Alternatively, if the BEA reported the U.S. net international investment position the way it reports trade data, shouldn't it be reporting a positive $2,471 billion net investment position overall and a positive $74.6 surplus for 2010?  

The BEA is apparently reporting the the U.S. currently has both a "trade deficit" and an "international investment" deficit?  How can that be?

12 Comments:

At 6/28/2011 10:49 PM, Blogger Benjamin said...

My quick read of the table seems to say foreigners own huge amounts of US Treasuries, and USA'ers own private investments overseas.

In short, foreigners have lent us a lot of money.

So far. we can pay of our debts in dollars--all we have to do is print the stuff. It would behoove us to print a lot while we can, and pay off these debts in cheaper dollars.

At some point (and maybe it is happening now) people will properly come to devalue the dollar, and our exports, and income from foreign investments and tourism, should surge. Our real income will start to surge too.

Ben Bernanke, please print lots of money.

 
At 6/29/2011 1:32 AM, Blogger juandos said...

"The BEA is apparently reporting the the U.S. currently has both a "trade deficit" and an "international investment" deficit? How can that be?"...

Its all the fault of those dastardly ATMs...

 
At 6/29/2011 8:35 AM, Blogger Jet Beagle said...

Benjamin: "My quick read of the table seems to say foreigners own huge amounts of US Treasuries"

Are we looking at the same data? Yes, foreigners own $5 trillion worth of U.S. government securities. But that's only 22% of the Foreign-owned assets in the U.S.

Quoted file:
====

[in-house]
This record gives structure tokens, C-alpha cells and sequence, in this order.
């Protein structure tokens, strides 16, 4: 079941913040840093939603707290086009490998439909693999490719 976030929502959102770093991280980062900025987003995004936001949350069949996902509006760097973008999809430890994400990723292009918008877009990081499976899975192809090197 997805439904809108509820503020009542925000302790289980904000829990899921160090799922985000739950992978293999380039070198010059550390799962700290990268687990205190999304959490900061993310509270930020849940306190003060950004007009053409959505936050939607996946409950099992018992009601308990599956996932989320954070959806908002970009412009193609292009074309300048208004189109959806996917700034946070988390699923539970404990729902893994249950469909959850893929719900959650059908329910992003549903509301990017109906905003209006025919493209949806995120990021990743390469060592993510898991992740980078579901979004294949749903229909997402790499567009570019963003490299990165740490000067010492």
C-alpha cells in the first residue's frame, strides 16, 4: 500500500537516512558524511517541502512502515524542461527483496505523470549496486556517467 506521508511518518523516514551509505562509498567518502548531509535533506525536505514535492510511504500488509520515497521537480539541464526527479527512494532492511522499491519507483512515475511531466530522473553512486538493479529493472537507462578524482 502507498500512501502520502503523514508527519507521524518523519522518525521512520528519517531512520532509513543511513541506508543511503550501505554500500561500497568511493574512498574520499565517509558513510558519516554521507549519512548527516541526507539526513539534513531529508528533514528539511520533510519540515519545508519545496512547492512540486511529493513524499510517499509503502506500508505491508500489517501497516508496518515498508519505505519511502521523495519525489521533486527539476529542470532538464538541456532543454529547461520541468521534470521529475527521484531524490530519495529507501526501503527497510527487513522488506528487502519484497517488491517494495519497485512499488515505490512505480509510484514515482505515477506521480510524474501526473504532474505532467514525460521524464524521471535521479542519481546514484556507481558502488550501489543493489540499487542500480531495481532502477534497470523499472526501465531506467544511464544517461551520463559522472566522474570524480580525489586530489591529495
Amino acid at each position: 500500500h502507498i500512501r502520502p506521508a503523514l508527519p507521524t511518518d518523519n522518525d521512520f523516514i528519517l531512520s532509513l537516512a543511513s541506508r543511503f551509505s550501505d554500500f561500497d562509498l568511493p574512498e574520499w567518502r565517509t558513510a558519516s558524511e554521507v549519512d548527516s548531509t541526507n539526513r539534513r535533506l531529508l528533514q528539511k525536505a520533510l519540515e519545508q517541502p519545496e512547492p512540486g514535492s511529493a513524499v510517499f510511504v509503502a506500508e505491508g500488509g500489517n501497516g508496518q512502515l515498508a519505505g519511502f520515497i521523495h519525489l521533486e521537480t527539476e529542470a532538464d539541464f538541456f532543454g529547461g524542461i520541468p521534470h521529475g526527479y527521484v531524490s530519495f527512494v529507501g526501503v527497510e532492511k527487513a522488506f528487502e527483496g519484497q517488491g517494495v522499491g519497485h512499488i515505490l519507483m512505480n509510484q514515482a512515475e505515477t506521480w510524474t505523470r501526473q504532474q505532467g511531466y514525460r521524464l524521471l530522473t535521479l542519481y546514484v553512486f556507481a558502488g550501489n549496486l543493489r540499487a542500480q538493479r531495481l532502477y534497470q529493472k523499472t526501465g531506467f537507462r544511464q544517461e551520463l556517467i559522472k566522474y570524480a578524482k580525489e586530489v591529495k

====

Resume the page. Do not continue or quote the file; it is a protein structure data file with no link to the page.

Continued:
Benjamin: "In short, foreigners have lent us a lot of money."

Yes, foreigners have invested trillions in the U.S.:

U.S. trasuries: $5.0 trillion
U.S. stocks/bonds: $5.9 trillion
U.S. bank deposits: $3.7 trillion
Fin derivatives: $3.5 trillion

So what?

U.S. citizens and companies have invested even more trillions of dollars in the U.S. The U.S. is a very stable economy and a sound place to invest.

 
At 6/29/2011 9:50 AM, Blogger VangelV said...

Benji:

At some point (and maybe it is happening now) people will properly come to devalue the dollar, and our exports, and income from foreign investments and tourism, should surge. Our real income will start to surge too.

J B:

U.S. citizens and companies have invested even more trillions of dollars in the U.S. The U.S. is a very stable economy and a sound place to invest.

I think that both of you are totally nuts.

Benji, a devaluation will destroy the purchasing power of the USD and will push millions on fixed income into poverty. Real incomes will collapse, not go up.